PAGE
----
2017 Manchester Jazz Festival – Saturday 29th July
(Report and photographs by Adrian Pallant)
Celebrating its 22nd year, Manchester Jazz Festival (mjf) is now under way, with artistic director Steve Mead and his team presenting a ten-day procession of increasingly diverse music from international big names and local musicians. Adrian Pallant reports on some of the first day’s performances.
Manchester Jazz Festival is a cosmopolitan melting pot of shows from both new and returning artists, exciting debut appearances, the popular Northern Line showcase of 11 free gigs in 11 hours, and mjf’s all-important new commission. As ever, the festival is well served by excellent city-centre venues such as the RNCM, Stoller Hall, Band on the Wall, Matt & Phreds, St Ann’s Church; and this year, the hub’s main venue comes in the form of an elegant 1920s spiegeltent (mirror tent) – the Salon Perdu – an empathetic, oak-panelled space resplendent with drapes and encircled by cosy booths, coloured glass window lights and mirrored panels.
And so to the live music… which, year on year, is engineered so successfully on so many levels. From the eclecticism of the performances to the continuity and punctuality of the schedule; from the commitment to high-quality sound production to an obvious enthusiasm from staff and volunteers; and then the sheer thrill of original, new music from artists associated with this ever-widening genre of contemporary jazz.
Nikki Iles Quintet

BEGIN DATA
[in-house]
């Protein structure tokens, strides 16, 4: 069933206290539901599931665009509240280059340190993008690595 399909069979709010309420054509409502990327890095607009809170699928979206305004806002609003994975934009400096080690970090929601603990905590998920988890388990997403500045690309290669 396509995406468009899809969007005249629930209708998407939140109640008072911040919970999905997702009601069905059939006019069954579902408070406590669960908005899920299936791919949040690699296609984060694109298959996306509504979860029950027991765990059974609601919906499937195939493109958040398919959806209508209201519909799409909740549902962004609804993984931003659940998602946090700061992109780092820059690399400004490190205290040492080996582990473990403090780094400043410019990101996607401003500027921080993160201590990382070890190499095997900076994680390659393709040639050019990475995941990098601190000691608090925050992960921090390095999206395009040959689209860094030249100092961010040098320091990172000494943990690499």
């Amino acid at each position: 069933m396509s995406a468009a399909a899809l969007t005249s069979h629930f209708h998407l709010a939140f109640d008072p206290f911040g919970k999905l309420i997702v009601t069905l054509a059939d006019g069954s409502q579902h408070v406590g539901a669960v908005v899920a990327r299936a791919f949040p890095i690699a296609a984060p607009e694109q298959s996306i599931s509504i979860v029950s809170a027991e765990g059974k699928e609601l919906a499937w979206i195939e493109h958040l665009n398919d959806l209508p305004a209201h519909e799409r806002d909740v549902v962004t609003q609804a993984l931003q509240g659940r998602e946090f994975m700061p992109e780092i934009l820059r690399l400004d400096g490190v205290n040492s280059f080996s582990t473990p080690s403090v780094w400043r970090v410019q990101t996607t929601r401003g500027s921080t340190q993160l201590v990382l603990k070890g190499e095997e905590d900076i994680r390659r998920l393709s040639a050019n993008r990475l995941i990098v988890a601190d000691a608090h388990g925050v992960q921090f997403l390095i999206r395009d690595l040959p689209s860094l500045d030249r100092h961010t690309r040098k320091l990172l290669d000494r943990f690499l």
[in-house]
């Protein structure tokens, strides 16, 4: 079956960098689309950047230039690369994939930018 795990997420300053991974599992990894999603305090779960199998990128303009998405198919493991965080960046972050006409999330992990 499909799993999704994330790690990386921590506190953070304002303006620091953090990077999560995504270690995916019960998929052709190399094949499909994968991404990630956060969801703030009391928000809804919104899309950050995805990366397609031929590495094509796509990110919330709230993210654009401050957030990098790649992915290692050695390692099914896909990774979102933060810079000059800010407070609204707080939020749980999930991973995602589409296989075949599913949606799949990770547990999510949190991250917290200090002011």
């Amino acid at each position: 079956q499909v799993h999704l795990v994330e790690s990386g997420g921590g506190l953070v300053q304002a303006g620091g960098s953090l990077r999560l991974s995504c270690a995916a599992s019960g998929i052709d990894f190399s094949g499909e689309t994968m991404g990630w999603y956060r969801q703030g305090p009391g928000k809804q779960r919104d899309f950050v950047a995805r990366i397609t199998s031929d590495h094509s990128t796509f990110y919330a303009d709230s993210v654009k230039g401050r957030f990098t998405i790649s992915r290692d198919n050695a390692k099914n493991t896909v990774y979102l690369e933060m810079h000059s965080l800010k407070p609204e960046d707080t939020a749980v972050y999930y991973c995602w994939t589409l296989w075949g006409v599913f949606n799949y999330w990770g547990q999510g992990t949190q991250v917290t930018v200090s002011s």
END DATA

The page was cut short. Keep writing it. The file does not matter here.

A welcome return for one of jazz’s most eloquent pianists, Nikki Iles took the Salon Perdu stage with the familiar faces of bassist Steve Watts and drummer James Maddren, plus a young frontline duo of trumpeter (BBC New Generation Artist) Laura Jurd and tenor saxophonist Josh Arcoleo. In an hour’s set which included the shuffling groove of Christine Jensen’s Upper Fargo and Stan Sulzmann’s crackling tenor-and-trumpet tune You’ve Read the Book, here was a quintet who noticeably enjoyed their sparky, new-found camaraderie.
Nikki Iles’ aqueous, romantic Moontide – written to reflect the special atmospheres created by Norma Winstone and the late John Taylor – featured wistful tenor and restrained trumpet solos supported by an undulating piano figure, with Iles’ more oblique glints escaping from the pervading swell, as well as offering long, melodic lines which might easily have represented Norma Winstone’s inimitable, emotional tones. Meditation – a heartfelt tribute to Geri Allen, who recently passed away at the age of 60 – was sensitively introduced by a plaintive, folk-song melody shared between piano, trumpet and sax, before Watts and Maddren shaped it into a rhythmically ebullient celebration (perhaps echoing Allen’s work with luminaries such as Paul Motian, Charlie Haden and Ornette Coleman).